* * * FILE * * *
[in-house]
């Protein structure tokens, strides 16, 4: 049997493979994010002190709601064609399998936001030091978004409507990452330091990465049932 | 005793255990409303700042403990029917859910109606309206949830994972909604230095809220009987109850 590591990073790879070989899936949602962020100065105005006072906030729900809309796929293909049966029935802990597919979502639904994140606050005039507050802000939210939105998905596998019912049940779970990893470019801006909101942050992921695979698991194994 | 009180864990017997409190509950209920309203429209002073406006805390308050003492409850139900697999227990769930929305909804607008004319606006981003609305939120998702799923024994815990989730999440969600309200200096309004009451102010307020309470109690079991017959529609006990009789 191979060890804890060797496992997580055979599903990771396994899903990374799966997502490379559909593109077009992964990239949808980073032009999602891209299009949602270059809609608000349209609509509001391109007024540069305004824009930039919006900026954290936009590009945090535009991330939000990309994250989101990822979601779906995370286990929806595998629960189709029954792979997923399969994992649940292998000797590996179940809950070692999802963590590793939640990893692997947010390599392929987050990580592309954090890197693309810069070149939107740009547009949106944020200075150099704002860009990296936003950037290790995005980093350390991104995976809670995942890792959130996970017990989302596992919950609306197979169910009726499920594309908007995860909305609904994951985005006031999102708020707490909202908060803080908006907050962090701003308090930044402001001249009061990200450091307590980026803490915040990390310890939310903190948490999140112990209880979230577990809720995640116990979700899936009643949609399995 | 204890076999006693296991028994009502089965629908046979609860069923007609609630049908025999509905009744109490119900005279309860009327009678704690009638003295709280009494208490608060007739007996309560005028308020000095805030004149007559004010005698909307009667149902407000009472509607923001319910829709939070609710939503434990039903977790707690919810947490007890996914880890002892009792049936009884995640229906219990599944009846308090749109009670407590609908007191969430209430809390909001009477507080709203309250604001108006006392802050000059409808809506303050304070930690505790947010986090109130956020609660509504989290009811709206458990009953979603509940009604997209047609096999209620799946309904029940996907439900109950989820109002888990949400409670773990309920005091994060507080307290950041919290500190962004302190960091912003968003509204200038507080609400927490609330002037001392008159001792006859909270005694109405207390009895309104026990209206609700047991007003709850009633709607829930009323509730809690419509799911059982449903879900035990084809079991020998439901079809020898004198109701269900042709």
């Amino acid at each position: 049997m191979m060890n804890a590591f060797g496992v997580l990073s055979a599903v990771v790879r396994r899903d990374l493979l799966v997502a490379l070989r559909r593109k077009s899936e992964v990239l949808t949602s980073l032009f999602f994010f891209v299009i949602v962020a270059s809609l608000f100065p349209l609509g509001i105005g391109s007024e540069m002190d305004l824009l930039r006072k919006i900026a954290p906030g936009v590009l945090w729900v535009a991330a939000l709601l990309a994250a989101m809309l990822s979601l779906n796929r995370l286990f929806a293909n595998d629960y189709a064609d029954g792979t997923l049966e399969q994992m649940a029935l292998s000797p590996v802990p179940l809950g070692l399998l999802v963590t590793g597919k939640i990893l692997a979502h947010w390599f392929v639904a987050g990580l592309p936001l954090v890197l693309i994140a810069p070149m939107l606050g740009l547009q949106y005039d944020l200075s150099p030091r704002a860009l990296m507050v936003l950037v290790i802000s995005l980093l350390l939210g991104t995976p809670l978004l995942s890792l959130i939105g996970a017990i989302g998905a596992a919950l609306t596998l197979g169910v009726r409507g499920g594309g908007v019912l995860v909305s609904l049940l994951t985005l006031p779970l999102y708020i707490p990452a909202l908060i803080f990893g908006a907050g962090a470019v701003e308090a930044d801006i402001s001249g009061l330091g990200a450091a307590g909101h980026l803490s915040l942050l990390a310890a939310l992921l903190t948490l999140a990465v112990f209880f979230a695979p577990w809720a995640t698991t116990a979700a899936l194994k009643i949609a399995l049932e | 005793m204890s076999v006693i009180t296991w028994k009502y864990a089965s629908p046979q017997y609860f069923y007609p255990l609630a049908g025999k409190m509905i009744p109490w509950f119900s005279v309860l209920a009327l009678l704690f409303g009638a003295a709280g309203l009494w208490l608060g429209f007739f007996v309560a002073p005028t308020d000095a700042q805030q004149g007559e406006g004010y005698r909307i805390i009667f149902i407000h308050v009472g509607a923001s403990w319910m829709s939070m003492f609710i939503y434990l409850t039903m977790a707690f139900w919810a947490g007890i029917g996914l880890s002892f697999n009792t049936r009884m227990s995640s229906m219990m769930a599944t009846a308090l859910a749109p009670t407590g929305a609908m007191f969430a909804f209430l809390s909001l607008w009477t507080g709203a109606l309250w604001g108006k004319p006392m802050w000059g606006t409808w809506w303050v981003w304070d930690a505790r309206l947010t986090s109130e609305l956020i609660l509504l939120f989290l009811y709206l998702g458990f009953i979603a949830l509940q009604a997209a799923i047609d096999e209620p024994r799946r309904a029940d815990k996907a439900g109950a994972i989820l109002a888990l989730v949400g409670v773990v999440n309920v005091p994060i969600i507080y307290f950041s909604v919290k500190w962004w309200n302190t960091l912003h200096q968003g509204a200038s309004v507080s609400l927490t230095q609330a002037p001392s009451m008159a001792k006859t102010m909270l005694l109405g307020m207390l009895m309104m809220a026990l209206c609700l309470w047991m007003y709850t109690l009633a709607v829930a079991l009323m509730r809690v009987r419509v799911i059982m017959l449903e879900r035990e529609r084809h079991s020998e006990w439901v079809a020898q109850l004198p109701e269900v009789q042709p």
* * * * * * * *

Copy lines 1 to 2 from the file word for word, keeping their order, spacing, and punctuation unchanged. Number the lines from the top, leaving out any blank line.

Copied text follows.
[in-house]
């Protein structure tokens, strides 16, 4: 049997493979994010002190709601064609399998936001030091978004409507990452330091990465049932 | 005793255990409303700042403990029917859910109606309206949830994972909604230095809220009987109850 590591990073790879070989899936949602962020100065105005006072906030729900809309796929293909049966029935802990597919979502639904994140606050005039507050802000939210939105998905596998019912049940779970990893470019801006909101942050992921695979698991194994 | 009180864990017997409190509950209920309203429209002073406006805390308050003492409850139900697999227990769930929305909804607008004319606006981003609305939120998702799923024994815990989730999440969600309200200096309004009451102010307020309470109690079991017959529609006990009789 191979060890804890060797496992997580055979599903990771396994899903990374799966997502490379559909593109077009992964990239949808980073032009999602891209299009949602270059809609608000349209609509509001391109007024540069305004824009930039919006900026954290936009590009945090535009991330939000990309994250989101990822979601779906995370286990929806595998629960189709029954792979997923399969994992649940292998000797590996179940809950070692999802963590590793939640990893692997947010390599392929987050990580592309954090890197693309810069070149939107740009547009949106944020200075150099704002860009990296936003950037290790995005980093350390991104995976809670995942890792959130996970017990989302596992919950609306197979169910009726499920594309908007995860909305609904994951985005006031999102708020707490909202908060803080908006907050962090701003308090930044402001001249009061990200450091307590980026803490915040990390310890939310903190948490999140112990209880979230577990809720995640116990979700899936009643949609399995 | 204890076999006693296991028994009502089965629908046979609860069923007609609630049908025999509905009744109490119900005279309860009327009678704690009638003295709280009494208490608060007739007996309560005028308020000095805030004149007559004010005698909307009667149902407000009472509607923001319910829709939070609710939503434990039903977790707690919810947490007890996914880890002892009792049936009884995640229906219990599944009846308090749109009670407590609908007191969430209430809390909001009477507080709203309250604001108006006392802050000059409808809506303050304070930690505790947010986090109130956020609660509504989290009811709206458990009953979603509940009604997209047609096999209620799946309904029940996907439900109950989820109002888990949400409670773990309920005091994060507080307290950041919290500190962004302190960091912003968003509204200038507080609400927490609330002037001392008159001792006859909270005694109405207390009895309104026990209206609700047991007003709850009633709607829930009323509730809690419509799911059982449903879900035990084809079991020998439901079809020898004198109701269900042709």